A very fine early 20th Century cold painted Austrian bronze study of a standing partridge with excellent hand chased surface detail and fine naturalistic colour, signed with the Bergman ‘B’ in an amphora vase.
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Height: 23 cm
Width: 7 cm
Depth: 14 cm
Condition: Excellent Original Condition
Materials: Cold Painted Bronze
Book Ref Antique Vienna Bronzes by Joseph Zobel
Franz Bergman Sculptures
Bergman Man in Tent – Bergman is celebrated for his great attention to detail and wonderful vibrant colours, Franz Xavier Bergman (1861-1936) is, arguably, the most famous of the Viennese cold-painted bronze artists, delighting in producing Oriental, Arab bronze and animal subjects, including Harem beauties, Arab tradesmen, Scribes and Arab Warrior and almost every animal subject that was known at the time.
His father, also Franz Bergman (1838–1894), was a professional chaser (embosser) from Gablonz, Austria who came to Vienna and founded a small bronze factory in 1860. Franz Xavier inherited the company and opened a new foundry in 1900. There he created numerous cold painted (so named because the numerous layers of polychrome paint, applied to the bronze, were not fired to fix them to the metal) figures. Many other bronzes were still based on designs by Franz Bergman, the elder.
Animal Subjects and the Bergman Partridge
Animal figures and birds like the cockerel can, occasionally, be found for a few hundred pounds, though sculptures in pristine condition and larger figures can be worth several thousand pounds. Value is affected by condition. The cold painted decoration is relatively easy to damage and worn Enamel will reduce value considerably.
Look out for Bergman’s distinctive signature marks: a ‘B’ in a vase shape and ‘Nam Greb’. This latter, which reads ‘Bergman’ in reverse, was often used on his more erotic pieces, which were not to the taste of his more conservative clients or his family.
These include sensuous poses of young women in the Art Nouveau style, disguised by a covering that revealed all when a button was pushed or a lever moved. Carefully sculpted animals, such as bears, could often be opened to reveal an erotic female figure inside.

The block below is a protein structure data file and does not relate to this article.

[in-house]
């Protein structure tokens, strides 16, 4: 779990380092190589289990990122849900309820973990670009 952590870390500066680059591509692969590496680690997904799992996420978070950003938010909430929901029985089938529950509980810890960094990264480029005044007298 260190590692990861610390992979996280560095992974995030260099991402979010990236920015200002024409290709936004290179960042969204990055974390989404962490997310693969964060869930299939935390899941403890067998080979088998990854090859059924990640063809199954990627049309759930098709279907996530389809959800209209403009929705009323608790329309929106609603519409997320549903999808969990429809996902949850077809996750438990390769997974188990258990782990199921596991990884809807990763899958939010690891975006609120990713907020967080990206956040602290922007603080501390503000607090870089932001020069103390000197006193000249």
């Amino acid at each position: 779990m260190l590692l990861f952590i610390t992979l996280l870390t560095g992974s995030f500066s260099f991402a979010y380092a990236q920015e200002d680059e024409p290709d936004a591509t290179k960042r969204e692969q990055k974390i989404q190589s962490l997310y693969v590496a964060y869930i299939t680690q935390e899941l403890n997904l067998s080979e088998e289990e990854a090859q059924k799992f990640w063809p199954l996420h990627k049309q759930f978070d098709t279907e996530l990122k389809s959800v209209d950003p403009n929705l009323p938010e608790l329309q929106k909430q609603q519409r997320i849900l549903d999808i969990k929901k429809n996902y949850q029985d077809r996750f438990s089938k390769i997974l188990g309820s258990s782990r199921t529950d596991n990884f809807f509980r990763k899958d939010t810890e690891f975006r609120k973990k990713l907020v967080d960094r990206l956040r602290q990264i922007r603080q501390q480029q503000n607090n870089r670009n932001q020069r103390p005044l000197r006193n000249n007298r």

Bergman was noted for his detailed and colourful work. He signed with either a letter ‘B’ in an urn-shaped cartouche or ‘Nam Greb’ – ‘Bergman’ in reverse. These marks were used to disguise his identity on erotic works.
From the 17th Century onwards it was customary for the young Victorian gentleman to go on the obligatory tour of the East – the Grand Tour – as an educational rite of passage. Visiting countries and experiencing customs they had only ever heard about in stories, these young men were keen to show their families mementos of their experience, especially the lavish subjects of the Middle Eastern Arab world. The return trip would usually include a visit to Vienna, and here the ‘souvenir’ shops supplied a plethora of beautifully crafted sculptures with an Orientalist Arab flavour. These were often acquired to show their friends and families images of their travels. Bergman was noted for his detailed and colourful work and he produced a huge number of Orientalist subjects to cater for this market including this Arab Tent Lamp.
Look out for Bergman’s distinctive signature marks: a ‘B’ in a vase shape and ‘Nam Greb’. This latter, which reads ‘Bergman’ in reverse, was often used on his more erotic pieces, which were not to the taste of his more conservative clients or his family. These include sensuous poses of young women in the Orientalist style, sometimes the erotic nature of the subject was disguised by a covering that revealed all when a button was pushed or a lever moved. Carefully sculpted animals, such as owls, could often be opened to reveal an erotic female figure inside.
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